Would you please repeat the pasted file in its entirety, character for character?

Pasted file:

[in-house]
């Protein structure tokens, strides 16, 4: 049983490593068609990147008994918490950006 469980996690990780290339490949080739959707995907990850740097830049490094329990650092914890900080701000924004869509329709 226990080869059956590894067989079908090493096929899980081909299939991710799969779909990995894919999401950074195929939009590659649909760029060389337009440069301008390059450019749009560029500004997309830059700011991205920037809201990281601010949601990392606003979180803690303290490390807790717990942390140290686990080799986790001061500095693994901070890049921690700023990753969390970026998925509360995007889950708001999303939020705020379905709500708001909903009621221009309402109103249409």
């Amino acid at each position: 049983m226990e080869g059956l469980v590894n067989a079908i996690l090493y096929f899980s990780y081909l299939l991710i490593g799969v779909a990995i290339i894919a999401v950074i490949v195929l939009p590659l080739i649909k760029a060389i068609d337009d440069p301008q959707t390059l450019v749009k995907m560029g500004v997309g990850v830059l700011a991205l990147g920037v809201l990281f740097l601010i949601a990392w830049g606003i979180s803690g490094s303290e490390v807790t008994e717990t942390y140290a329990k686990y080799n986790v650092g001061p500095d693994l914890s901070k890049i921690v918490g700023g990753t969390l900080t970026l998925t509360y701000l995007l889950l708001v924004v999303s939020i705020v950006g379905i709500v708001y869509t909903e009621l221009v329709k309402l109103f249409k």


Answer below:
[in-house]
């Protein structure tokens, strides 16, 4: 049983490593068609990147008994918490950006 469980996690990780290339490949080739959707995907990850740097830049490094329990650092914890900080701000924004869509329709 226990080869059956590894067989079908090493096929899980081909299939991710799969779909990995894919999401950074195929939009590659649909760029060389337009440069301008390059450019749009560029500004997309830059700011991205920037809201990281601010949601990392606003979180803690303290490390807790717990942390140290686990080799986790001061500095693994901070890049921690700023990753969390970026998925509360995007889950708001999303939020705020379905709500708001909903009621221009309402109103249409």
């Amino acid at each position: 049983m226990e080869g059956l469980v590894n067989a079908i996690l090493y096929f899980s990780y081909l299939l991710i490593g799969v779909a990995i290339i894919a999401v950074i490949v195929l939009p590659l080739i649909k760029a060389i068609d337009d440069p301008q959707t390059l450019v749009k995907m560029g500004v997309g990850v830059l700011a991205l990147g920037v809201l990281f740097l601010i949601a990392w830049g606003i979180s803690g490094s303290e490390v807790t008994e717990t942390y140290a329990k686990y080799n986790v650092g001061p500095d693994l914890s901070k890049i921690v918490g700023g990753t969390l900080t970026l998925t509360y701000l995007l889950l708001v924004v999303s939020i705020v950006g379905i709500v708001y869509t909903e009621l221009v329709k309402l109103f249409k």